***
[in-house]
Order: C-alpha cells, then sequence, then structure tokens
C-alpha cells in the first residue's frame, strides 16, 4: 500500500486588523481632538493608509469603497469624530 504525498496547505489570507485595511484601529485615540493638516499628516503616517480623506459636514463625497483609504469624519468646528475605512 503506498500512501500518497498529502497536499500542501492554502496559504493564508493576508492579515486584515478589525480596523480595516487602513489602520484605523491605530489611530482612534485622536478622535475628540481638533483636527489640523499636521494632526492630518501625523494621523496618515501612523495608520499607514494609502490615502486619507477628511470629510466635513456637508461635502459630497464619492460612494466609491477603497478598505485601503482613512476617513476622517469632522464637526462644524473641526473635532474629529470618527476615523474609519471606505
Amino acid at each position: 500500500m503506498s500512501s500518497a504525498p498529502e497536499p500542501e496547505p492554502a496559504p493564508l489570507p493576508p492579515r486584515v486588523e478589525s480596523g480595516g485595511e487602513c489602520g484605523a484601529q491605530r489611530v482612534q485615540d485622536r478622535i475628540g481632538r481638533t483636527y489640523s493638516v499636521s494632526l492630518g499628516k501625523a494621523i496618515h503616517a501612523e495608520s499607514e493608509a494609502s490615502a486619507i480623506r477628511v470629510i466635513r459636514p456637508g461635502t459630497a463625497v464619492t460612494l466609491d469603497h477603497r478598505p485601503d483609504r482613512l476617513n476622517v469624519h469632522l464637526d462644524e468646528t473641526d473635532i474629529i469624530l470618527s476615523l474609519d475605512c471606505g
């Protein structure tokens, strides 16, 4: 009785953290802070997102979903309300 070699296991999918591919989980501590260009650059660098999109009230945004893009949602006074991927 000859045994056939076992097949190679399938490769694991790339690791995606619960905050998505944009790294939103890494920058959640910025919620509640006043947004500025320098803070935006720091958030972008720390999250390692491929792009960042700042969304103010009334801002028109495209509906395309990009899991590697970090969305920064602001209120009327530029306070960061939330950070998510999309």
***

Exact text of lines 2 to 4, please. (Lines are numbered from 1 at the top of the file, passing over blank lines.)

Order: C-alpha cells, then sequence, then structure tokens
C-alpha cells in the first residue's frame, strides 16, 4: 500500500486588523481632538493608509469603497469624530 504525498496547505489570507485595511484601529485615540493638516499628516503616517480623506459636514463625497483609504469624519468646528475605512 503506498500512501500518497498529502497536499500542501492554502496559504493564508493576508492579515486584515478589525480596523480595516487602513489602520484605523491605530489611530482612534485622536478622535475628540481638533483636527489640523499636521494632526492630518501625523494621523496618515501612523495608520499607514494609502490615502486619507477628511470629510466635513456637508461635502459630497464619492460612494466609491477603497478598505485601503482613512476617513476622517469632522464637526462644524473641526473635532474629529470618527476615523474609519471606505
Amino acid at each position: 500500500m503506498s500512501s500518497a504525498p498529502e497536499p500542501e496547505p492554502a496559504p493564508l489570507p493576508p492579515r486584515v486588523e478589525s480596523g480595516g485595511e487602513c489602520g484605523a484601529q491605530r489611530v482612534q485615540d485622536r478622535i475628540g481632538r481638533t483636527y489640523s493638516v499636521s494632526l492630518g499628516k501625523a494621523i496618515h503616517a501612523e495608520s499607514e493608509a494609502s490615502a486619507i480623506r477628511v470629510i466635513r459636514p456637508g461635502t459630497a463625497v464619492t460612494l466609491d469603497h477603497r478598505p485601503d483609504r482613512l476617513n476622517v469624519h469632522l464637526d462644524e468646528t473641526d473635532i474629529i469624530l470618527s476615523l474609519d475605512c471606505g